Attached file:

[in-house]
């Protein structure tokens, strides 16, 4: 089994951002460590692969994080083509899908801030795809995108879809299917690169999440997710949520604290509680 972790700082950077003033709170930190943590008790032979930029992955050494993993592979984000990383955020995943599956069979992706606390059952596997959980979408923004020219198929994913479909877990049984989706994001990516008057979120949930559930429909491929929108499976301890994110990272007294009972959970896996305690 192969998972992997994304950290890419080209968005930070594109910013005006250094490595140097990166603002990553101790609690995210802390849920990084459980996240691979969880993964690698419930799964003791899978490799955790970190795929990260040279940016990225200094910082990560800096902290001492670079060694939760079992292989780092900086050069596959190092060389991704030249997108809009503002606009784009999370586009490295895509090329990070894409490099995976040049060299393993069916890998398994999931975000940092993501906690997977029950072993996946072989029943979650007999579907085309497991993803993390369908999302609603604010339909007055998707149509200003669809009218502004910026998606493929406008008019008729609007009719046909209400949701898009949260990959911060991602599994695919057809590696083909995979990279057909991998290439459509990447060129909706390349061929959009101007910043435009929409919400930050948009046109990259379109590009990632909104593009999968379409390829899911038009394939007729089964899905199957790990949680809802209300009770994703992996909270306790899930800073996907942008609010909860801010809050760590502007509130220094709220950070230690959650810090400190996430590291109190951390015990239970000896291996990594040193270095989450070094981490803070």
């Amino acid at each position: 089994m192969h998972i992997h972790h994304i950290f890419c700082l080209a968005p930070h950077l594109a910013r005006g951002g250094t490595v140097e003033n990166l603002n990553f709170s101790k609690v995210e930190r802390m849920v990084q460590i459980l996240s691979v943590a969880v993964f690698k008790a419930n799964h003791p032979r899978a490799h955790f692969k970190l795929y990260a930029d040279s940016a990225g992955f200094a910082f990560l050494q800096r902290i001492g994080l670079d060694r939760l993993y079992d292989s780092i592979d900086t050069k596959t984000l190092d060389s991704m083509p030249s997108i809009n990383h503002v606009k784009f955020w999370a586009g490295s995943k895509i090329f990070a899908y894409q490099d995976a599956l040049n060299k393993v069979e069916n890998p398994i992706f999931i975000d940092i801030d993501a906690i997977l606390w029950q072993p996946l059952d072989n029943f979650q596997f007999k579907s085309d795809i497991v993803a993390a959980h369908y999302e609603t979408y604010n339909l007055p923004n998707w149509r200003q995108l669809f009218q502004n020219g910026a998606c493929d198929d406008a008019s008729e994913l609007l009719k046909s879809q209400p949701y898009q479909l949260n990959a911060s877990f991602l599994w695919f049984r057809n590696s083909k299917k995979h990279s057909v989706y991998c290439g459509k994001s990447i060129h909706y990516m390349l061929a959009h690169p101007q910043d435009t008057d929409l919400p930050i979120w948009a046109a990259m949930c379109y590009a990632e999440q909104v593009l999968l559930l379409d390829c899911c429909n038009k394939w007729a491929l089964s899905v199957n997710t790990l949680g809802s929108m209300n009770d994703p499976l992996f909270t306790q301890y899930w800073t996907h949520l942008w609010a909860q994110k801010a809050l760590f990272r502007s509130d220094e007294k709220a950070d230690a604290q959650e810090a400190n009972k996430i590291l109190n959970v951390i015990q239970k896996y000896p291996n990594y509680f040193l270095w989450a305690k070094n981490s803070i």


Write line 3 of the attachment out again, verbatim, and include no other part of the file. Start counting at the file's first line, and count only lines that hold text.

């Amino acid at each position: 089994m192969h998972i992997h972790h994304i950290f890419c700082l080209a968005p930070h950077l594109a910013r005006g951002g250094t490595v140097e003033n990166l603002n990553f709170s101790k609690v995210e930190r802390m849920v990084q460590i459980l996240s691979v943590a969880v993964f690698k008790a419930n799964h003791p032979r899978a490799h955790f692969k970190l795929y990260a930029d040279s940016a990225g992955f200094a910082f990560l050494q800096r902290i001492g994080l670079d060694r939760l993993y079992d292989s780092i592979d900086t050069k596959t984000l190092d060389s991704m083509p030249s997108i809009n990383h503002v606009k784009f955020w999370a586009g490295s995943k895509i090329f990070a899908y894409q490099d995976a599956l040049n060299k393993v069979e069916n890998p398994i992706f999931i975000d940092i801030d993501a906690i997977l606390w029950q072993p996946l059952d072989n029943f979650q596997f007999k579907s085309d795809i497991v993803a993390a959980h369908y999302e609603t979408y604010n339909l007055p923004n998707w149509r200003q995108l669809f009218q502004n020219g910026a998606c493929d198929d406008a008019s008729e994913l609007l009719k046909s879809q209400p949701y898009q479909l949260n990959a911060s877990f991602l599994w695919f049984r057809n590696s083909k299917k995979h990279s057909v989706y991998c290439g459509k994001s990447i060129h909706y990516m390349l061929a959009h690169p101007q910043d435009t008057d929409l919400p930050i979120w948009a046109a990259m949930c379109y590009a990632e999440q909104v593009l999968l559930l379409d390829c899911c429909n038009k394939w007729a491929l089964s899905v199957n997710t790990l949680g809802s929108m209300n009770d994703p499976l992996f909270t306790q301890y899930w800073t996907h949520l942008w609010a909860q994110k801010a809050l760590f990272r502007s509130d220094e007294k709220a950070d230690a604290q959650e810090a400190n009972k996430i590291l109190n959970v951390i015990q239970k896996y000896p291996n990594y509680f040193l270095w989450a305690k070094n981490s803070i």